public void main(object[] args) {
               Student student = new Student();
               student.gpa = 2.9; //NO, THIS IS NOT ALLOWED, we are
                                             //outside scope of Student class.
          //…


Syntax for defining instance variables
     accessmodifier type name = value;

The auto class
     public class Auto
     {
          private String model;
          private int milege;
          private double year;
     }


Writing Methods:
Syntax for defining methods:

accessmodifier returnType methodName(parameter list) { //method header
        //method body
}


Methods have scope, for instance, the objects in the parameter list have a scope that is limited to this method, additionally, all fields defined within that method, will have scope that is limited to that method. For instance:

Method Return Types

The return type of methods is the data type of the value that the method returns to the caller. The return type can be any of Java’s primitive types, class types or void (nothing returned). Methods with a return type of void do not return a value to the caller.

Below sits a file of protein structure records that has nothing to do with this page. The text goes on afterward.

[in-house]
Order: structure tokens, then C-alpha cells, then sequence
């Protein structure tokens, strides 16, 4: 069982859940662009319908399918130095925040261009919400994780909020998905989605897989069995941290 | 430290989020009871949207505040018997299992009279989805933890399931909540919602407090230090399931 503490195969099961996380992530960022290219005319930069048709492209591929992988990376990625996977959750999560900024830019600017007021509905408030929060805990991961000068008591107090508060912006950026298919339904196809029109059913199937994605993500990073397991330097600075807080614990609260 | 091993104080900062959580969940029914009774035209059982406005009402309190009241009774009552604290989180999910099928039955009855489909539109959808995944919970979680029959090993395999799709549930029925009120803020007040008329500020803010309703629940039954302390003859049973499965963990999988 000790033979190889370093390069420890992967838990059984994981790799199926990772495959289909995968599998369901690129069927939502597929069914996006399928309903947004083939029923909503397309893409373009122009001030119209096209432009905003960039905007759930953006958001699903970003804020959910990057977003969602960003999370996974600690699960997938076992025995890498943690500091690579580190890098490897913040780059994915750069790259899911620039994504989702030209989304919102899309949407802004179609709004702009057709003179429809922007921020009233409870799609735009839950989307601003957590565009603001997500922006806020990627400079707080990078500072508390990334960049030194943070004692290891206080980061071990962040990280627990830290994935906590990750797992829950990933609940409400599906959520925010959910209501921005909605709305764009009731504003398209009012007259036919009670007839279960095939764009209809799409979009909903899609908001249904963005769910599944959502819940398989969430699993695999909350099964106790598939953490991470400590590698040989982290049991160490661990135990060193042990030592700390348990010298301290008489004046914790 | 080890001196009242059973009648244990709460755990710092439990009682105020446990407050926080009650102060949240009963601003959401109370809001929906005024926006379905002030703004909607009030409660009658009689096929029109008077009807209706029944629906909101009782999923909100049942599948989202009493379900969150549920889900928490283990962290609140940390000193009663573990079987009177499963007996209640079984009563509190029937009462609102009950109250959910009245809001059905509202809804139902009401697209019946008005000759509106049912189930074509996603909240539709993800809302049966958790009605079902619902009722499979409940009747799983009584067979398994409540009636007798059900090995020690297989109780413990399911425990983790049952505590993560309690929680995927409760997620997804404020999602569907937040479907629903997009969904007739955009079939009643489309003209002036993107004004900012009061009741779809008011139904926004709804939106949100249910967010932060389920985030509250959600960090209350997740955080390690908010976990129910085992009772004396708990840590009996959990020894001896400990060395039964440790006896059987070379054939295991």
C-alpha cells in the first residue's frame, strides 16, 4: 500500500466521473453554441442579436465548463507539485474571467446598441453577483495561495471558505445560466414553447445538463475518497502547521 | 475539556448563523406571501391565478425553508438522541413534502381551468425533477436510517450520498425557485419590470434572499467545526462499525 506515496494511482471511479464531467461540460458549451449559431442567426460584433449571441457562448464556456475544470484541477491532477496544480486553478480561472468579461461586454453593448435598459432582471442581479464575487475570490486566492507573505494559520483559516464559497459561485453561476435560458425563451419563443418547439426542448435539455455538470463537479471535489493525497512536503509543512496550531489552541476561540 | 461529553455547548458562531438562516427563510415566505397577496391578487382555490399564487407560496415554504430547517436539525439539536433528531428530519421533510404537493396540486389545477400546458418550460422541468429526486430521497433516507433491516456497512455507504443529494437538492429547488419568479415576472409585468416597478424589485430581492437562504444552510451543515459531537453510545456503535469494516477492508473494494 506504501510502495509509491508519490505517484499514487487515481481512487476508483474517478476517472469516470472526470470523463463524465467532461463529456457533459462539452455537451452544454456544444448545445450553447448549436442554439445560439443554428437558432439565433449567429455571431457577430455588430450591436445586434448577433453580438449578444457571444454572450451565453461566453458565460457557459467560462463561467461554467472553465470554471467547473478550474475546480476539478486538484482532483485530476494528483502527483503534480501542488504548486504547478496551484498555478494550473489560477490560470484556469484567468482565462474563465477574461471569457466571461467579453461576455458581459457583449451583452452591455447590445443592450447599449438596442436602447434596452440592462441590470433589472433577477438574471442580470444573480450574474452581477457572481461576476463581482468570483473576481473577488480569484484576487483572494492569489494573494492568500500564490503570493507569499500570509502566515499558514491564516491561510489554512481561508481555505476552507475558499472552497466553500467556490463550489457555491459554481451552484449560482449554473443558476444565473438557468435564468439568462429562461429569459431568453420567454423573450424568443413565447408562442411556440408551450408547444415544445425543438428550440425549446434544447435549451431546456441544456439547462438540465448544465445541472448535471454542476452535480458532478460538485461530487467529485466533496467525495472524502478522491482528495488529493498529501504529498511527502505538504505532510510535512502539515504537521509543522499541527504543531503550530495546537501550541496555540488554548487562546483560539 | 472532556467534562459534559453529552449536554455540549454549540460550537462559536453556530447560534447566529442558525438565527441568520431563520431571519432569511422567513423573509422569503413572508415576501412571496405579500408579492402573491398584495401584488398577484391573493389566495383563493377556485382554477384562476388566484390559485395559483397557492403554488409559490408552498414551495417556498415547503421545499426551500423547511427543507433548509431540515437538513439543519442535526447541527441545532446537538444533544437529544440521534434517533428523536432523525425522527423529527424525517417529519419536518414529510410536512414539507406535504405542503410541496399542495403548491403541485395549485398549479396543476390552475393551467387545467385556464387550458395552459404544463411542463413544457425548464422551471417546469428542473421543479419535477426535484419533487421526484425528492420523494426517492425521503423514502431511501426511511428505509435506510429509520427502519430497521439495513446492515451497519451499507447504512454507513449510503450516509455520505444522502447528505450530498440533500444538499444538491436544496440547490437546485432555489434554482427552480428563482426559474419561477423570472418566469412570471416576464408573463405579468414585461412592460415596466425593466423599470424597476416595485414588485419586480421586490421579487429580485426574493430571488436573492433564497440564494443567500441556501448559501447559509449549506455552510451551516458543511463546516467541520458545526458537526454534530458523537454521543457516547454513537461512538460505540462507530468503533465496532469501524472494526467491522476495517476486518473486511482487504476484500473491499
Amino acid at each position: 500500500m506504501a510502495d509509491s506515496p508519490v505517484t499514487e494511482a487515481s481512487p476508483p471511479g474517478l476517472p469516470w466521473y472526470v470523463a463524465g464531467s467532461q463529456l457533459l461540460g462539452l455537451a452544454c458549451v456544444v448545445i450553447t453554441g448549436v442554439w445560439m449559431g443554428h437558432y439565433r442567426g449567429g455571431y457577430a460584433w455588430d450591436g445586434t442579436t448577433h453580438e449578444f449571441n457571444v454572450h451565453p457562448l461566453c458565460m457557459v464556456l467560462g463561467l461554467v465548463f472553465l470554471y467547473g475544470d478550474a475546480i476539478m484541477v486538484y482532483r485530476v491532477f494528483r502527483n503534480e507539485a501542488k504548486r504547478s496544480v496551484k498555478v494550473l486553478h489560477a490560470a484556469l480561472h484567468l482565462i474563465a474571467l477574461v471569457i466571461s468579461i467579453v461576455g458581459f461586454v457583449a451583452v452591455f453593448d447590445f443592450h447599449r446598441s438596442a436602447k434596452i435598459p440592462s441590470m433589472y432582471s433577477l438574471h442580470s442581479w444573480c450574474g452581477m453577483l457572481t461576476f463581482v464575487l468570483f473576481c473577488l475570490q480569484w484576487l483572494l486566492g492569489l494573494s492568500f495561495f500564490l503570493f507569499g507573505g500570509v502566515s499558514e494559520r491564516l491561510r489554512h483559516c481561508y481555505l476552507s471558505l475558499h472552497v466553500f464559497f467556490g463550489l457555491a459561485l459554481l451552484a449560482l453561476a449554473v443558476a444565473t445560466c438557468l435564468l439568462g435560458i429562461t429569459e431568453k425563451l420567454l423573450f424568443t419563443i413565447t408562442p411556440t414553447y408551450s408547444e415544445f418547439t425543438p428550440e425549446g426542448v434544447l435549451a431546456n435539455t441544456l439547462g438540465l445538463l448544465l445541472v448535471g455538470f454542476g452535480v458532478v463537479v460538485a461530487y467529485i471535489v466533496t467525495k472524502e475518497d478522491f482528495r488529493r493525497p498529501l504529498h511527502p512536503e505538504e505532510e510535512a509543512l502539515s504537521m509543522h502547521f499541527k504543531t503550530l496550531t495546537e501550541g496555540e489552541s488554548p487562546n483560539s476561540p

main is a method, if we look at main’s signature in detail:

public – main can be called from outside the class (The JVM calls main)
static – main can be called by the JVM without instantiation
void – main does not return a value;
String[] args – main’s parameter is a string array

Value-returning methods

Use a return statement to return the value i.e.,
         return expression;

Constructors

Special methods that are called when an object is instantiated using the new keyword.
A class can have several constructors. The job of the class constructors is to initialize the instance variables of the new object.


Syntax of a constructor:
      public ClassName( parameter list) {
            //constructor body;
      }

No return value needed for Constructors, not even void.
Default constructor is the constructor that has no parameters provided.
If you don’t create a default constructor, the compiler will create one for you


Defaults for values:

Primitive types have default values so you don’t need to provide a value when they are declared. For example a field that is defined as integer will be defaulted to 0. While a double field default value is 0.0. Objects are defaulted to null and a boolean is defaulted to false.

Summary of scope

A method in a class can access:

- The instances variables of its class
- any parameters sent to the method
- any variable the method declares
- other methods in the class

Accessor methods
Allow clients read access private data.

Mutator methods
Allow clients write access to private data

The object reference this